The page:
‘Ephphatha,’ that is ‘Be opened.’ And immediately the man’s ears were opened, his tongue was released, and he spoke plainly (Mk. 6:51). ⧾
At the celebration of the Sacrament of Baptism for Children this miracle is ritually recalled in what is known as the rite of Ephphatha. The celebrant touches the mouth and the ears of the child with his thumb and says, The Lord Jesus made the deaf hear and the mute speak. May he soon touch your ears to receive his word and your mouth to proclaim his faith, to the praise and glory of God the Father. Amen. At the very beginning of our life of grace we are reminded that the word of God is received for a reason – that it may be proclaimed. The form that this proclamation takes varies; but the purpose of this proclamation is a progressive evangelization of our lives so that we may fully live what we proclaim. In all our efforts to proclaim the word of God, whether in the sacred liturgy, in our own prayer with Sacred Scripture, or in what is known as lectio divina, sacred reading, the desired goal is that the word of Christ may dwell in us (Col. 3:16) and that we may be doers of the word and not just hearers (Jas. 1:22).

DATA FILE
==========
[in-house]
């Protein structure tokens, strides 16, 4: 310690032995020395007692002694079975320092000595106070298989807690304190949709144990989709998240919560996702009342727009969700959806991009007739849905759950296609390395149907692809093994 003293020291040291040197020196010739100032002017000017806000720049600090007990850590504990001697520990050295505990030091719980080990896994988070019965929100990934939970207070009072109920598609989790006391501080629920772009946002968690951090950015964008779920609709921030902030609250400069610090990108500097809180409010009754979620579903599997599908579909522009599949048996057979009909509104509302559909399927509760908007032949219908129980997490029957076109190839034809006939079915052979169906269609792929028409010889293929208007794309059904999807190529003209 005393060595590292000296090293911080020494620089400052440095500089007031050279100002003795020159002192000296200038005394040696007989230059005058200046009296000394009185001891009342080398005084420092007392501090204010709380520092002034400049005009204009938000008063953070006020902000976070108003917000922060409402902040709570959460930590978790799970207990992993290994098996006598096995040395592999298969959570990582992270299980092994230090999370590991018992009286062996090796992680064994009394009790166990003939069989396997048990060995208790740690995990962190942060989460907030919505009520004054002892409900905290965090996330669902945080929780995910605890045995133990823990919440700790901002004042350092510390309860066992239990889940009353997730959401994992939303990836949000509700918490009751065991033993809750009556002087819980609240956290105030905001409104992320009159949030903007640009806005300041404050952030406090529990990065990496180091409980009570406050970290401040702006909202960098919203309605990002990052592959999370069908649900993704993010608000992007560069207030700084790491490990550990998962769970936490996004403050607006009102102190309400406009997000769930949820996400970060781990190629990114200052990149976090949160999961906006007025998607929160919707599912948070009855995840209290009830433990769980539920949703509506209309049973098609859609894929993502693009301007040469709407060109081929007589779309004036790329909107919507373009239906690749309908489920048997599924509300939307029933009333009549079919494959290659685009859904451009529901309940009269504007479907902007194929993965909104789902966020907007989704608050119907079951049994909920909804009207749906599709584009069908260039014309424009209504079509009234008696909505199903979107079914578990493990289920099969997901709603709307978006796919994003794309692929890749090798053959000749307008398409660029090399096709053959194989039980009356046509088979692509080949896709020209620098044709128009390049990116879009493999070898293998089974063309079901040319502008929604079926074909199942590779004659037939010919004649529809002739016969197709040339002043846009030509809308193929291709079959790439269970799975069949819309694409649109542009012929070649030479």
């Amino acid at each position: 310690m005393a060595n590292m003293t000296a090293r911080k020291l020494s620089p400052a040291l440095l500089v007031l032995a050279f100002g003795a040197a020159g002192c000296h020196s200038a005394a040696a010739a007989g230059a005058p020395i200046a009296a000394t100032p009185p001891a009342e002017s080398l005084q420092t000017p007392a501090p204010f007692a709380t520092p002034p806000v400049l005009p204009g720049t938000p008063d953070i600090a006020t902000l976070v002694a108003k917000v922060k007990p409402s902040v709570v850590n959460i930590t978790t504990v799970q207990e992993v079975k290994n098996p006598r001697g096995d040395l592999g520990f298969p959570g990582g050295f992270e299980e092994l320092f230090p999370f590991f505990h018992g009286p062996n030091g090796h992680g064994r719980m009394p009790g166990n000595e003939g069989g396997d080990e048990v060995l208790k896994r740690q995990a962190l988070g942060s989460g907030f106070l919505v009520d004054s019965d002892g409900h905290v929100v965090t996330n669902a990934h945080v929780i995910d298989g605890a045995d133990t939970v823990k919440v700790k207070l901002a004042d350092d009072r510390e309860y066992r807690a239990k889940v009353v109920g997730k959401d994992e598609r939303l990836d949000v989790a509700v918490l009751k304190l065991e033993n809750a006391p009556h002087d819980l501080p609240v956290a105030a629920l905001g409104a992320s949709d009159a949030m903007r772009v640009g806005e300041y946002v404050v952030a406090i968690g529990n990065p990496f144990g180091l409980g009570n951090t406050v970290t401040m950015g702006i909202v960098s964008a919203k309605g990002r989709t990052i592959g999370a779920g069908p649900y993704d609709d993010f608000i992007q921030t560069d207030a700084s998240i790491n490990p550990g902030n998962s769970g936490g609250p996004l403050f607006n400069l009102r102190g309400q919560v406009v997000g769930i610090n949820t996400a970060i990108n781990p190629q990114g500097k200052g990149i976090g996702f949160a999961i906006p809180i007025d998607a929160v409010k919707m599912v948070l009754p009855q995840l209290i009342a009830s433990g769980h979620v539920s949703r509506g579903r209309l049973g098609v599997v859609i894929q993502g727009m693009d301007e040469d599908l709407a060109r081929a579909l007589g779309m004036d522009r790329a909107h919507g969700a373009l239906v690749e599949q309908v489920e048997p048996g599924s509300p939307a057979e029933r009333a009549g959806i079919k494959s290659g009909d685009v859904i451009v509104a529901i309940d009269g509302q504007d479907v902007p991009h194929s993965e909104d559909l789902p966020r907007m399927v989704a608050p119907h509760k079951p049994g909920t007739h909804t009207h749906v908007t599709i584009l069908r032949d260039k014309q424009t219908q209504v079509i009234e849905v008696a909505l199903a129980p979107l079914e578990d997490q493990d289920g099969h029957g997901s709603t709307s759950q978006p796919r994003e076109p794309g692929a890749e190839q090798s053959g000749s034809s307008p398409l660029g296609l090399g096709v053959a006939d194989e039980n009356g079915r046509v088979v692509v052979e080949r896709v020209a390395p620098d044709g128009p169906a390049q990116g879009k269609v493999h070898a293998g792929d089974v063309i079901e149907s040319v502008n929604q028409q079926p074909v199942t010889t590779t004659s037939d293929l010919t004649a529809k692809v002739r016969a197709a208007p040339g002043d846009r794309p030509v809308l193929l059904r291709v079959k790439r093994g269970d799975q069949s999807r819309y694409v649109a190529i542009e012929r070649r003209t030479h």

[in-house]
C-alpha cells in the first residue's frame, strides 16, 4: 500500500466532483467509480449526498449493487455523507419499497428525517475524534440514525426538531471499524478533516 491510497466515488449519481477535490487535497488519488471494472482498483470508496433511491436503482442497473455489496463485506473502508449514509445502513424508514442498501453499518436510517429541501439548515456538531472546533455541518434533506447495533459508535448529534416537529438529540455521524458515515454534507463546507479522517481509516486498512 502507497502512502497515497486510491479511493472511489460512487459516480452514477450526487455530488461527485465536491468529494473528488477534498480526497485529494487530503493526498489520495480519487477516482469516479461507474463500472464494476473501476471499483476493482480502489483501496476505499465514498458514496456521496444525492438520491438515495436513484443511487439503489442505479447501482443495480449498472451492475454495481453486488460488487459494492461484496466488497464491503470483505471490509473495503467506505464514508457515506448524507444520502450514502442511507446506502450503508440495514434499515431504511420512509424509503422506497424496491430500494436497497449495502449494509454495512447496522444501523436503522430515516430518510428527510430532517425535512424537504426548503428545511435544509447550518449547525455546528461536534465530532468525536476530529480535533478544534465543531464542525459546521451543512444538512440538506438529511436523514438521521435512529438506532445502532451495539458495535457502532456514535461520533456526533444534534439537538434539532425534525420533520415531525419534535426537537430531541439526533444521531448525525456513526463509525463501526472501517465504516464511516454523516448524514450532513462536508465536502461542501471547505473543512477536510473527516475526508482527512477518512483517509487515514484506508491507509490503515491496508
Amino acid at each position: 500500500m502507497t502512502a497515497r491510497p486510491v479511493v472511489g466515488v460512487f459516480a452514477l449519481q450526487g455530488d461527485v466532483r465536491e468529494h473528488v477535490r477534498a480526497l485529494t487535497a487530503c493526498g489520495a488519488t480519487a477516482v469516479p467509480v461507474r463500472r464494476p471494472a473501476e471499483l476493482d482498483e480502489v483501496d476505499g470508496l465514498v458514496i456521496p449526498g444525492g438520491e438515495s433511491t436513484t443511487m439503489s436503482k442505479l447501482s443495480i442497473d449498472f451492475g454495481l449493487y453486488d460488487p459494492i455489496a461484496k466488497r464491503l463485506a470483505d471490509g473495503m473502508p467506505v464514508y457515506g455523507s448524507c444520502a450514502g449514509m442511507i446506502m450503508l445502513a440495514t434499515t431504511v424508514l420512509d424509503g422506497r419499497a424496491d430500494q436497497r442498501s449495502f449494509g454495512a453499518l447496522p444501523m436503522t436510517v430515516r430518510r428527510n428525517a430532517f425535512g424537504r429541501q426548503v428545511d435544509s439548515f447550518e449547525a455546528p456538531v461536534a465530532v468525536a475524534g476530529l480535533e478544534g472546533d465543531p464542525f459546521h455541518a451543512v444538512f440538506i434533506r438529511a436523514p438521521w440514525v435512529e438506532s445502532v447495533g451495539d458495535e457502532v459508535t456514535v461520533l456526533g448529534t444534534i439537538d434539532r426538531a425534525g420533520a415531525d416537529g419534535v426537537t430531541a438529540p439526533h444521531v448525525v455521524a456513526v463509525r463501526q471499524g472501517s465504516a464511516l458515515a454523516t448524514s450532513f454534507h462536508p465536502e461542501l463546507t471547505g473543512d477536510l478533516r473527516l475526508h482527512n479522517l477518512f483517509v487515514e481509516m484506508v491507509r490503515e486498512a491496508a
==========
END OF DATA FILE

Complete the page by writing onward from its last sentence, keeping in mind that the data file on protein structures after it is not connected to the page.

Our Lord said to those who believed in Him: If you continue in my word, you are truly my disciples, and you will know the truth and the truth will set you free (Jn. 8:31-32). We believe in Him and because we wish to continue in His word; that is, we seek to enter evermore deeply into the meaning of the word of God so that in the words of the Psalmist it may be a lamp for [our] steps and a light for [our] path. (Ps. 119:105). The author of the Epistle to the Hebrews declares: For the word of God is living and active, sharper than any two-edged sword, piercing to the division of soul and spirit, of joints and marrow, and discerning the thoughts and intentions of the heart (4:12). There is power in God’s word and by this power we are able to discern and understand the signs of our times in a manner that is not accessible to those who do not believe in the inerrancy of Sacred Scripture. At the Last Supper, in His high priestly prayer, Our Lord prayed for those who would follow Him throughout the ages: ‘Sanctify them in the truth. Thy word is truth’ (Jn. 17:17). By God’s grace, we stand in the truth of God’s word in the assurance that God will not allow us to be deceived. Our instruction in the Gospel is always ongoing and in this sense, we are truly always disciples. We are men and women, young and old, constantly seeking to understand the word of the Lord which abides for ever (cf. 1 Pet. 1:25). This Word is the foundation of our faith and the light of our lives. By entering into a loving dialogue with God’s living Word we endeavour to bring this word to bear on the circumstances of our lives; and in this manner we exercise a prophetic office and service to both believers and unbelievers alike.